Roslyn Fuller – In Defence of Democracy

The basic meaning of democracy for Roslyn Fuller is not theoretical. She has a visceral attachment to its value and importance which she feels is embedded within the Western cultural tradition. Its meaning is therefore both evident and apparent. Yet she is not a conservative. She senses deep issues within the current framework of democratic governance. But her critique of contemporary democracy is the same which Robert Dahl posed thirty years ago: The problem with democracy is it is not democratic enough. But unlike Dahl she is not drawn to polyarchy but a purer form of direct democracy.

It is a mistake to believe Roslyn Fuller lacks a theoretical framework for her ideas about democracy. There are further echoes of Dahl in her work even though he is not directly cited. Democracy is often reduced to the idea of majority rule but like Dahl this faith in political majorities depends on the principle of political equality. This is the basis to her relentless focus on the idea of one person, one vote. This principle is the key which avoids majority rule from devolving into a tyranny of the majority. No majority can take away the political rights of others without undermining the source of their legitimacy.

Her commitment to the judgement of the people is refreshing. It does not waver even when she disagrees with the outcome. She finds it incomprehensible to criticize voters for the outcome of Brexit or the election of Donald Trump. Although she has mixed feelings about the institutions which led to Trump’s election. The electoral college undermined the outcome of the popular vote. And she is even critical of the nomination process of the Democratic Party which she feels made the nomination of Bernie Sanders an impossibility. Yet her critique is based not on the outcome but the process. Ultimately, she believes the American Presidential election was not democratic enough.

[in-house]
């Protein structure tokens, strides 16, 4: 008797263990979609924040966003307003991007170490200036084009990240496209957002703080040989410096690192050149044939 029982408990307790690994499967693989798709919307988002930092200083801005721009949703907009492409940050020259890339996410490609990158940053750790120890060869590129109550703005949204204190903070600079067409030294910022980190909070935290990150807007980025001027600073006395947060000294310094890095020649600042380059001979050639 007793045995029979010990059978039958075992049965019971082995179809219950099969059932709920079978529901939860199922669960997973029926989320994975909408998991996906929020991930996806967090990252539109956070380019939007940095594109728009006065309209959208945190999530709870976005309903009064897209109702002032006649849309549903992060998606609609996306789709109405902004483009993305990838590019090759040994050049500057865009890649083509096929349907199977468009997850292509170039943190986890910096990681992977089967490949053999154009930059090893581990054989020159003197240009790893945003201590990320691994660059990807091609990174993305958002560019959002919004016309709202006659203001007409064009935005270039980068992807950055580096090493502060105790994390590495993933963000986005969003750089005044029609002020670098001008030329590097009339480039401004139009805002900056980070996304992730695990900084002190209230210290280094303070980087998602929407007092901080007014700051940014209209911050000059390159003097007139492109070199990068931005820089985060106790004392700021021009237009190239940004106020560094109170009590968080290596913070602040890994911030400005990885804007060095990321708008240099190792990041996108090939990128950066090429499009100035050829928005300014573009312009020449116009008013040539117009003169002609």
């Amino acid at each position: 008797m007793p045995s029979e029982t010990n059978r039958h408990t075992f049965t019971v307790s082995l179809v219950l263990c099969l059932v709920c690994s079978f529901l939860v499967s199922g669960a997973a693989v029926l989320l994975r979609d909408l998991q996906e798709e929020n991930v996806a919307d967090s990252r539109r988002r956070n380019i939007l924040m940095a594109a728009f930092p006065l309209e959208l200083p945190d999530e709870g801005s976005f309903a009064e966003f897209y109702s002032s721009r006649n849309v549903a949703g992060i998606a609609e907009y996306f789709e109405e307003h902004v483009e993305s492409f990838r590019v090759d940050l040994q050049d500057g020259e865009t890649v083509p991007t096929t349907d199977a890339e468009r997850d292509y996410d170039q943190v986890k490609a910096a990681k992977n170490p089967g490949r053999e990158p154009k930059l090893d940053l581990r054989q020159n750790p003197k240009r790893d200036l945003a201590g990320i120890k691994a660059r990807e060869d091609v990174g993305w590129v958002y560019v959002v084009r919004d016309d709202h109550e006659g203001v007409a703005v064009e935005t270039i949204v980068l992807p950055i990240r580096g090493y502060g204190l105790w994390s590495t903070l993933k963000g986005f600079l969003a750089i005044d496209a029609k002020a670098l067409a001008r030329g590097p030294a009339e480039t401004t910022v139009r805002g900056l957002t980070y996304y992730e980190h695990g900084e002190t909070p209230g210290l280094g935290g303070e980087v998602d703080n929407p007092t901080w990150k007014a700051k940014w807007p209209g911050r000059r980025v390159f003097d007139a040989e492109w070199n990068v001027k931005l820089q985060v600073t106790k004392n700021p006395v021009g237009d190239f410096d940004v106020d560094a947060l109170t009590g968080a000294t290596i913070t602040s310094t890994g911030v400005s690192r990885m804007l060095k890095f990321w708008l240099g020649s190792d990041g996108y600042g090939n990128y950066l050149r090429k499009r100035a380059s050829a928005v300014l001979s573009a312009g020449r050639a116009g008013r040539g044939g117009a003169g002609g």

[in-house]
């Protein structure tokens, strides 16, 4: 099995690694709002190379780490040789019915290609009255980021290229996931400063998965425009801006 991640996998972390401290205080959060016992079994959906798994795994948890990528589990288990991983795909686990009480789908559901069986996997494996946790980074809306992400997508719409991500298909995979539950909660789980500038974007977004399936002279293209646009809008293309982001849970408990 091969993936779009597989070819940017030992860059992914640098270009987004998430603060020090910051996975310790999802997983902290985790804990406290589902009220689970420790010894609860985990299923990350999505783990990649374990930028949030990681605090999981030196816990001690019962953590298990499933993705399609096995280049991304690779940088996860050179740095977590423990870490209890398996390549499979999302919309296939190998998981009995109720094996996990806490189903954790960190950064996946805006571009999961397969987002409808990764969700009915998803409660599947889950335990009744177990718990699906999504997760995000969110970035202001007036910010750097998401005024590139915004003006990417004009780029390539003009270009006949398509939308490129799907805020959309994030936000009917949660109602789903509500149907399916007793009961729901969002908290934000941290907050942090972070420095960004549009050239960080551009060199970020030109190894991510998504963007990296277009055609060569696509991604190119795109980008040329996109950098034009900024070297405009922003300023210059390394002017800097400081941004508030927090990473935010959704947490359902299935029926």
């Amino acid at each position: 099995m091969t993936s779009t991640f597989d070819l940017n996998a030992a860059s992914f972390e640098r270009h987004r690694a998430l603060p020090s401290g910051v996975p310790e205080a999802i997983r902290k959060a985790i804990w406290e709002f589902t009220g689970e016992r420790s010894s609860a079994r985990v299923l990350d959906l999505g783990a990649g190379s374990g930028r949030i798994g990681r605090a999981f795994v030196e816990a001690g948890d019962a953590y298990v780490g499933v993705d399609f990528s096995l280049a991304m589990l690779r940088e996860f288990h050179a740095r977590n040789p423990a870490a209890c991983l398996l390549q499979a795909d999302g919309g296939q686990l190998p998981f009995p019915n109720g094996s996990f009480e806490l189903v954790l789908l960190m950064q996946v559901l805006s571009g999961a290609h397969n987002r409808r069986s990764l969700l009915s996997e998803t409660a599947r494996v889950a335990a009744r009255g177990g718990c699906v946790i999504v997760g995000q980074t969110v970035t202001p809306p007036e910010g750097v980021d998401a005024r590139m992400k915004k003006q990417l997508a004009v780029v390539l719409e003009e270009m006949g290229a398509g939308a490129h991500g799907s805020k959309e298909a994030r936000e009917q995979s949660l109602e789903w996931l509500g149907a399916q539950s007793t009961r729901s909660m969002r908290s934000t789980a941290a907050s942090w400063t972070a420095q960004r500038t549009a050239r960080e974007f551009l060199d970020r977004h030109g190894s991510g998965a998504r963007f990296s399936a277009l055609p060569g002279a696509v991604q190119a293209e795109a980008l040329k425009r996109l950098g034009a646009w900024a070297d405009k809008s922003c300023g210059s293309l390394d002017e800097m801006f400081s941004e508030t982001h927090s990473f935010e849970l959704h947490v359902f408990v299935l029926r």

Adam Przeworski has said elections are unpredictable. This is a challenge for social reformers because there is no promise the voters will value either liberal or conservative causes. Moreover, governance often requires compromise which dilutes the purity of social agendas. Anyone who has had a job knows it is a challenge to work with others. Many of the democratic critiques Fuller has focused upon are from clear ideological perspectives. Some are derived from the political left while others emerge from Libertarians. But they all have a clear vision of the outcomes of government policy. The great challenge to the democratic process is the polarization of politics which emphasize policy outcomes rather than the fairness of the process to make those decisions.

Fuller finds it difficult to challenge the substance of these challenges. Instead, she finds it easier to undermine the premise of the argument. For example, the first objection she refutes is “People are too racist or sexist” for democracy. In response, she denies people are too racist or sexist. Yet she struggles to deny the substance of the argument. She recognizes racism has been a part of democratic politics for a long time. But she uses this fact to note how racism has receded as democratic institutions have consolidated. Sheri Berman makes a similar case in the Journal of Democracy. She explains how liberalism expands with the franchise. Civil liberties become difficult to protect for the disenfranchised. Amartya Sen goes even farther in his work on famines. He found people represented through democratic governance do not have famines. Their governments are compelled to redirect public resources to alleviate disasters. On the other hand, the famines of Ireland and India were possible because those affected had no say in their government.